V=
V = 30.7 L
L•atm
mol•K
1 atm
x 273.15 K
Argon is an inert gas used in lightbulbs to retard the
vaporization of the filament. A certain lightbulb containing argon
at 1.20 atm and 18 0C is heated to 85 0C at constant volume.
What is the final pressure of argon in the lightbulb (in atm)?
PV = nRT
n, V and R are constant
nR
= P = constant
T
V
P1
P2
=
T1
T2
P1 = 1.20 atm
T1 = 291 K
P2 = ?
T2 = 358 K
T2
= 1.20 atm x 358 K = 1.48 atm
P2 = P1 x
291 K
T1
DALTON’S LAW
(of Partial Pressures)
Partial Pressures:
The gas in each tank
on the left exerts a pressure
Ptotal = Pgas1 + Pgas2 + Pgas3 …
Dalton’s Law states: The total pressure of a
mixture of gases is equal to the sum of the
partial pressures of the gases in the mixture.
Example Problem 1
An automobile tire contains a mixture of nitrogen, oxygen,
and carbon dioxide with partial pressures of 25 psi, 7 psi,
and 3 psi respectively. What is the total pressure inside the
tire?
Example Problem 1
An automobile tire contains a mixture of nitrogen, oxygen,
and carbon dioxide with partial pressures of 25 psi, 7 psi,
and 3 psi respectively. What is the total pressure inside the
tire?
Ptotal = 25 psi + 7 psi + 3 psi = 35 psi
Example Problem 2
A football has a mixture of nitrogen and oxygen gases. The
pressure inside the football is 760. mmHg. The partial
pressure of nitrogen (PN2) is 600. mmHg. What is the
partial pressure of oxygen (PO2)?
Example Problem 2
A football has a mixture of nitrogen and oxygen gases. The
pressure inside the football is 760. mmHg. The partial
pressure of nitrogen (PN2) is 600. mmHg. What is the
partial pressure of oxygen (PO2)?
Ptot = PN2 + PO2
760mmHg - 600mmHg = PO2
160mmHg = PO2
Example 3
A gas mixture containing oxygen, nitrogen, and carbon
dioxide has PO2 = 20.1 kPa, PN2 = 18.3 kPa, and PCO2 =
34.4 kPa. What is Ptotal?
Ptotal = P1 + P2 + P3
Ptotal = PO2 + PN2 + PCO2
Ptotal = 20.1 kPa + 18.3 kPa + 34.4 kPa
Ptotal = 72.8 kPa
Example 4
A gas mixture containing oxygen, nitrogen, and argon
has a total pressure of 50.2 kPa. If PO2 = 20.1 kPa and
PN2 = 18.3 kPa what is PAr?
Ptotal = P1 + P2 + P3
Ptotal = PO2 + PN2 + PAr
PAr = Ptotal - PO2 - PN2
PAr = 50.2 kPa - 20.1 kPa - 18.3 kPa
Ptotal = 11.8 kPa
Mole fraction

n1
nTotal
Mole fraction = Pressure fraction
n1

n1  n2  n3 ....
E.g. A 1.00L sample of dry air at 25°C and 786mmHg contains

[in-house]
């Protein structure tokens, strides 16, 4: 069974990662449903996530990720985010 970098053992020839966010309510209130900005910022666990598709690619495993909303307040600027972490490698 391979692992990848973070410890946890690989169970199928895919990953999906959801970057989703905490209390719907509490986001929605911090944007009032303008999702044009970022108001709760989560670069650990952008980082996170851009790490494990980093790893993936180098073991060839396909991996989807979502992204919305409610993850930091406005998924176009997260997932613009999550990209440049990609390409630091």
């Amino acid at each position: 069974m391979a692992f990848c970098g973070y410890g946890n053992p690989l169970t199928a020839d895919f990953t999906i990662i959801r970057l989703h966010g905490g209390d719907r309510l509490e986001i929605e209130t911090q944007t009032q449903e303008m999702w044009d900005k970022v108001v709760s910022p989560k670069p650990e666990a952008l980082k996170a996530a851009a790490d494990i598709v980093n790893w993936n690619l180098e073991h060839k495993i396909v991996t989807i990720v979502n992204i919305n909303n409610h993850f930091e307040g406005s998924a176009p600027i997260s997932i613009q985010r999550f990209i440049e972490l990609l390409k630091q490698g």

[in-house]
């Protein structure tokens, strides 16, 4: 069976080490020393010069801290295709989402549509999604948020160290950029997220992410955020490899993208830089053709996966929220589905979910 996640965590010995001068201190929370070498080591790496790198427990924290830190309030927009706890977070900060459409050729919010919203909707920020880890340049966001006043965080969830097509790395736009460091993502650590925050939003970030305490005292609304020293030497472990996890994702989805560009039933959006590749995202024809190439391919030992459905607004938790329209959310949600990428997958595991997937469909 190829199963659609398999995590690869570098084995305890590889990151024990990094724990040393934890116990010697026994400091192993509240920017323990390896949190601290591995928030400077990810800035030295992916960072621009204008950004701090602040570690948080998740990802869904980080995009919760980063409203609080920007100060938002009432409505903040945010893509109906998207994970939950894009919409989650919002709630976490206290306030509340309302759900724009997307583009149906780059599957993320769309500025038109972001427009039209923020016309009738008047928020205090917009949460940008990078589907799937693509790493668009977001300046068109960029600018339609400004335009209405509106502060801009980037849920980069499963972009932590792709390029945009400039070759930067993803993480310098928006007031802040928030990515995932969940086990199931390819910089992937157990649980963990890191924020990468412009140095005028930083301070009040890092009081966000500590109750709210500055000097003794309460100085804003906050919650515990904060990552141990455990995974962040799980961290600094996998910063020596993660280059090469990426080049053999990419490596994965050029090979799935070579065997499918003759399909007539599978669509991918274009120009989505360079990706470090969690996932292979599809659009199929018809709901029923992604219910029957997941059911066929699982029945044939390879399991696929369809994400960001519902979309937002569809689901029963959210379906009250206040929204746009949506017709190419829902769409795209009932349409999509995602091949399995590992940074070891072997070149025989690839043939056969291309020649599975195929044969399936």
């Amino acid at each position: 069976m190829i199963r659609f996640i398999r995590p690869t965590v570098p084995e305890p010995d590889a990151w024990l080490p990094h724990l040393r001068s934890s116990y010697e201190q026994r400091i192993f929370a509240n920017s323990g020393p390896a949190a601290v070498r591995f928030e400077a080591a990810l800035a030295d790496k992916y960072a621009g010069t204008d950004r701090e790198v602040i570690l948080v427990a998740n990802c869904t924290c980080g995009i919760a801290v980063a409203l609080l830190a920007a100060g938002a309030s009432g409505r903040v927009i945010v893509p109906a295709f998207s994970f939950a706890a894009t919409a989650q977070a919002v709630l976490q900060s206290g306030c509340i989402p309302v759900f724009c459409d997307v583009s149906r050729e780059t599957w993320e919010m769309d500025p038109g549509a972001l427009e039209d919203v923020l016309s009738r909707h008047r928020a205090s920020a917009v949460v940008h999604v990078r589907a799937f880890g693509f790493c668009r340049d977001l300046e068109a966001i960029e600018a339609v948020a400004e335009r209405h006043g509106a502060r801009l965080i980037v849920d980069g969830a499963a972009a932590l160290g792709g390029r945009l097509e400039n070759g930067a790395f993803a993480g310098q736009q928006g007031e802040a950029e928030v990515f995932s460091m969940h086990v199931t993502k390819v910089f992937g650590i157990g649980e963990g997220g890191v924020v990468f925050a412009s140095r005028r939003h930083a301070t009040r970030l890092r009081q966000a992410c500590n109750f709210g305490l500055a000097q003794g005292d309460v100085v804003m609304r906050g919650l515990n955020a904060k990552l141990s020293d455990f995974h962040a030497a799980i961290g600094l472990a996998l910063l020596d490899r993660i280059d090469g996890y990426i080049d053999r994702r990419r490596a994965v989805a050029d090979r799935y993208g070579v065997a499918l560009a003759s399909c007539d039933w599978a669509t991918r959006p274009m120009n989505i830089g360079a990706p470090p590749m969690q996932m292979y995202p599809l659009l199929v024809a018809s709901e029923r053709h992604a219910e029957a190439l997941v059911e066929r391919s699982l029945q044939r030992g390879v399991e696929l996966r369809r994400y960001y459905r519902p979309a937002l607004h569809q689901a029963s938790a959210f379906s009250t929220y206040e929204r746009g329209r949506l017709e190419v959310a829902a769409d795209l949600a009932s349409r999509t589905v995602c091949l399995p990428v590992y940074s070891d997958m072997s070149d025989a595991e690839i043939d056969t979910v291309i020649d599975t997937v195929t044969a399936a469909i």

0.925g of N2, plus other gases. (a) What is the partial pressure of N2
in the air sample? (b) What is the mole fraction and mole percent of
N2 in the air?
0.925gN2 x 1mol N2 = 0.330 molN2
28.0g N2
PN2 = nN2RT/V
= 0.330molx0.0821 Latm/(K mol) x 298K
1.00L
= 0.807 atm (=613mmHg)
(b) Mole fraction of N2 = PN2 = 613mmHg = 0.780
P
786mmHg
Air contains 78.0 mole percent of N2
A sample of natural gas contains 8.24 moles of CH4, 0.421
moles of C2H6, and 0.116 moles of C3H8. If the total pressure
of the gases is 1.37 atm, what is the partial pressure of
propane (C3H8)?
Pi = Xi PT
PT = 1.37 atm
0.116
Xpropane =
8.24 + 0.421 + 0.116
= 0.0132
Ppropane = 0.0132 x 1.37 atm = 0.0181 atm
GAS DENSITY
Screen 12.5
PV = nRT
n
P
=
V
RT
m
P
=
M• V
RT
where M = molar mass
m
PM
d =
=
V
RT
d and M proportional
47
A 2.10-L vessel contains 4.65 g of a gas at 1.00 atm and 27.0
0C. What is the molar mass of the gas?
dRT
M=
P
M=
g
2.21
L
M = 54.5 g/mol
4.65 g
m
=
= 2.21
d=
2.10
L
V
x 0.0821
L•atm
mol•K
1 atm
x 300.15 K
g
L
Kinetic Energy of Gas Particles
At the same conditions of temperature, all
gases have the same average kinetic energy.
1 2 m = mass
KE  mv
v = velocity
2
 At the same temperature, small
molecules move FASTER than large
molecules
The Meaning of Temperature
3
( KE ) avg  RT
2
Kelvin temperature is an index of the
random motions of gas particles (higher T
means greater motion.)
Kinetic Molecular Theory
Maxwell’s equation
u2
3RT
M
root mean square speed
u
where
is the speed and M is
the molar mass.
• speed INCREASES with T
• speed DECREASES with M
51
Diffusion
 Diffusion describes the mixing
of gases. The rate of diffusion
is the rate of gas mixing.
 Diffusion is the result of
random movement of gas
molecules
 The rate of diffusion
increases with temperature
 Small molecules diffuse faster
than large molecules
Effusion
Effusion: describes the passage of gas
into an evacuated chamber.
GAS DIFFUSION AND
EFFUSION
•Diffusion - The rate at
which two gases mix.
•Effusion - The rate at
which a gas escapes
through a pinhole into
a vacuum.
54
GAS DIFFUSION AND
EFFUSION
Graham’s law
governs effusion and
diffusion of gas
molecules.
Rate for A
Rate for B
M of B
M of A
Rate of effusion is
inversely proportional
to its sq. root molar
mass.
Thomas Graham, 1805-1869.
Professor in Glasgow and London.
55
Graham’s Law of Effusion
Distance traveled by gas 1
M2

Distance traveled by gas 2
M1
M1 = Molar Mass of gas 1
M2 = Molar Mass of gas 2
Graham’s Law of Effusion
The rate of effusion of a gas is inversely proportional to the square root of its
molar mass.”
Rate A

Rate B
MB
MA
Rate = Rate of effusion
M=Molar Mass of gas
Example: What is the relative rate of effusion of H2 vs. O2?
Rate H 2
Rate O2
M
32
32



 16  4
M
2
2
O2
H2

At what temperature does 16.3 g of nitrogen gas have a
pressure of 1.25atm in a 25.0 L tank??

Calculate the molecular weight of a gas if 35.44 g of the
gas stored in a 7.50 L tank that exerts a pressure of 60.0
atm at a constant temperature of 35.5°C.

An unknown gas has a density of 3.167 g/L at STP. What is
the identity of the gas? (Ar, O2, Cl2, HF, H2O)?
Problem example: O2 generated in the
decomposition of KClO3 is collected over water.
The volume of the gas collected at 24 oC and at an
atmospheric pressure of 762 torr is 128 ml.
Calculate the number of moles of O2 obtained. The
vapor pressure of H2O at 24 oC is 22.4 torr.
61
First step: Calculate the partial pressure of O2.
PTotal  Pgas  PH O (Dalton’s law)
2
62
Pgas  PTotal  PH O
2
= 762 torr – 22.4 torr
= 739.6 torr (extra sig. fig)
 739.6 torr 1 atm
760 torr
= 0.973 atm
63
From the ideal gas equation PV = nRT,
PV
n=
RT
(0.973 atm) (0.128 l)
=
(0.08206 l atm mol-1K-1)(297 K)
= 0.00511 mols
64